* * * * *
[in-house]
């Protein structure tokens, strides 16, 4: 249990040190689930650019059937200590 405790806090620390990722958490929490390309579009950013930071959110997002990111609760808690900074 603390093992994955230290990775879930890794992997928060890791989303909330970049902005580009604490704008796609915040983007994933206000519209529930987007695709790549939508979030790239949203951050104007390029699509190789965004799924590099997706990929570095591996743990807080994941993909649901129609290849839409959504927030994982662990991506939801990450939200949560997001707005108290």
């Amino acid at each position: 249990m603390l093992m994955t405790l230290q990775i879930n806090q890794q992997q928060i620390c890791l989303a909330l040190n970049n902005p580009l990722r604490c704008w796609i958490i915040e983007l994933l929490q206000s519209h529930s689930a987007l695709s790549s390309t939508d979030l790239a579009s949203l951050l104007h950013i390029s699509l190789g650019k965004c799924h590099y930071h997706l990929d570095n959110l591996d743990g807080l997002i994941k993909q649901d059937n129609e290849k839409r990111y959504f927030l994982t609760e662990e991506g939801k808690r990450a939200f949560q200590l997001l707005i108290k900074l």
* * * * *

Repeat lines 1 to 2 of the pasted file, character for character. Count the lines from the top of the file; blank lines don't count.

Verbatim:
[in-house]
């Protein structure tokens, strides 16, 4: 249990040190689930650019059937200590 405790806090620390990722958490929490390309579009950013930071959110997002990111609760808690900074 603390093992994955230290990775879930890794992997928060890791989303909330970049902005580009604490704008796609915040983007994933206000519209529930987007695709790549939508979030790239949203951050104007390029699509190789965004799924590099997706990929570095591996743990807080994941993909649901129609290849839409959504927030994982662990991506939801990450939200949560997001707005108290």